Learning to sit, however, can be quite difficult without close contact with a teacher or community. Given the limitations of video, it’s challenging for students to do precisely what someone else is doing on-screen; for teachers, physical adjustments aren’t an option. For both, it is impossible to get the somatic sense of sitting with another person.

We have tried to address these limitations by having a forum where practitioners can send pictures that I then mark with feedback. This approximates in-person work to an extent, yet there’s nothing like someone actually adjusting your floating-in-the-clouds head by gently tipping it forward or moving your torso—that you imagined to be vertically upright—six inches to the left. The power of embodied sitting with a group and a teacher cannot be fully replicated when only a couple of sense avenues, not including the body sense, are available.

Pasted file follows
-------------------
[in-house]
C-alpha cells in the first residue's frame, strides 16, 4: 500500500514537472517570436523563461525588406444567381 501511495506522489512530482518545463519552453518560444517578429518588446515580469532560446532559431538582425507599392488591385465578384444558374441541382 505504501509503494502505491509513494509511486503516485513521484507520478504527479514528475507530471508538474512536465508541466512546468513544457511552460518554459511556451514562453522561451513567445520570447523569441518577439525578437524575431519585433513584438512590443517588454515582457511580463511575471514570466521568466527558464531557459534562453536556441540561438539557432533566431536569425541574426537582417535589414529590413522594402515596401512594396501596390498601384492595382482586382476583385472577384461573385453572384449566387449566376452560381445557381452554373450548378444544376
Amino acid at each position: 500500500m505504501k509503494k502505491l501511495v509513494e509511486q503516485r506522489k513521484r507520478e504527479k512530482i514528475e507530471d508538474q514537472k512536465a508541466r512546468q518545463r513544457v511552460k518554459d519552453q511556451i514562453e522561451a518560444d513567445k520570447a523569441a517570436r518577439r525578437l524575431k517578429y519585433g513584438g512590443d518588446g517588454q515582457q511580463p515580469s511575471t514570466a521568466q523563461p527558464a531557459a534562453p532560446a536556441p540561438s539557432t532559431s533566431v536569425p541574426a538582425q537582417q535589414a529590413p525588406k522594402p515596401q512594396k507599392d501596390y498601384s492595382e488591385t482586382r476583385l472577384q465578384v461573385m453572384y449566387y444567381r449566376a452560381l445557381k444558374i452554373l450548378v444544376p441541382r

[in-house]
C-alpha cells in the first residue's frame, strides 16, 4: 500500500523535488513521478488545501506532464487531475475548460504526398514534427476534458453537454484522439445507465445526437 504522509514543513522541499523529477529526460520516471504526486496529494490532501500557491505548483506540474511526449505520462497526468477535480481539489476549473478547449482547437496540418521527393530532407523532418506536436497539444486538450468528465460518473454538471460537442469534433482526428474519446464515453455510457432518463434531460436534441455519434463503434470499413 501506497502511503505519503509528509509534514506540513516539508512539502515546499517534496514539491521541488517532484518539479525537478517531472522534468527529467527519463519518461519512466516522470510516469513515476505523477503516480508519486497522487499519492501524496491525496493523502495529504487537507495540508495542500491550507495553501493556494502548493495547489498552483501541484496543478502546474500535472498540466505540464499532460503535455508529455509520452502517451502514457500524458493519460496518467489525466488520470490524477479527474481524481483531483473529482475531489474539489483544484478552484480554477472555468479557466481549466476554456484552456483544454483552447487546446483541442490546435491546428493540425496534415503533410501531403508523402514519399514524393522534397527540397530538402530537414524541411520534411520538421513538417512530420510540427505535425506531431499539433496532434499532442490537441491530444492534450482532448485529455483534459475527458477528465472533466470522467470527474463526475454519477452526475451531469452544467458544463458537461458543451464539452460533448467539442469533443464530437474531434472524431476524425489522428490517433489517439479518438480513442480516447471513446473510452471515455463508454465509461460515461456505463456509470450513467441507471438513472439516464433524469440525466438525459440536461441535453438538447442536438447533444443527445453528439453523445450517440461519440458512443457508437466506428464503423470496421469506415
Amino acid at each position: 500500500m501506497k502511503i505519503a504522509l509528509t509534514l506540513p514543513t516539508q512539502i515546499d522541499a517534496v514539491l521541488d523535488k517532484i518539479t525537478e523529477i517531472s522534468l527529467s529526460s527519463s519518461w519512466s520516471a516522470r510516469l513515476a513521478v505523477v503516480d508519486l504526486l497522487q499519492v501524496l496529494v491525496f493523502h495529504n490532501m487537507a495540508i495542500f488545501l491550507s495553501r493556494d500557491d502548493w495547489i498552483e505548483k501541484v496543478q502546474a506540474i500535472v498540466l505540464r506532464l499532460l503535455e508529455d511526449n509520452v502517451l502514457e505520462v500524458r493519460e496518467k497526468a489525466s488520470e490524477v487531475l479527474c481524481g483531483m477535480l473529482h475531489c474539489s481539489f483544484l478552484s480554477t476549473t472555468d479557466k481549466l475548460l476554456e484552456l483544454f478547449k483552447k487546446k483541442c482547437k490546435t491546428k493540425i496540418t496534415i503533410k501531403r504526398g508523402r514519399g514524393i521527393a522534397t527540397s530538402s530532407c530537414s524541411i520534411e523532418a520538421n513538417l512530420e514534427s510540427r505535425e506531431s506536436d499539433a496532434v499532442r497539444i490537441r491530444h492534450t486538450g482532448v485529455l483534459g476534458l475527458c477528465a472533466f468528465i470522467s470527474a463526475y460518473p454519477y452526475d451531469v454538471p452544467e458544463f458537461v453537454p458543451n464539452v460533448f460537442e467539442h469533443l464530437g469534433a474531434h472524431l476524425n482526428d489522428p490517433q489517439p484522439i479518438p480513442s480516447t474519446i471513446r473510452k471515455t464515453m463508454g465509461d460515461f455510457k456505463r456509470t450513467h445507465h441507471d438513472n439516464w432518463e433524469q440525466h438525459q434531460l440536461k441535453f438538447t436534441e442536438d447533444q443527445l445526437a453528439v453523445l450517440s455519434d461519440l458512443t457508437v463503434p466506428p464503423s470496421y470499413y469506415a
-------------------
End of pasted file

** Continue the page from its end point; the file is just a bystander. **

In the lineage of my first teacher, Dainin Katigiri Roshi, dharma study is an important aspect of Zen. It is also one of the significant strengths of the cyber world. Online course work can be designed in a way that engages students in active learning and makes use of a wide range of resources. This is a major upgrade from the passive teaching style prevalent in most physical zendos, where the teacher talks and students nod. In addition, curricula can be per- sonalized, sequenced, and scaffolded to maximize learning, drawing on a modern understanding of what constitutes effective education.

Online teachers rely on Skype and other videoconferencing tools to maintain contact and communication with their students. It can be an effective mode of coming together, but because there are only a couple of sense channels working—visual and auditory—I’ve found that online meetings need to be much longer than traditional dokusan, which might last just a few minutes.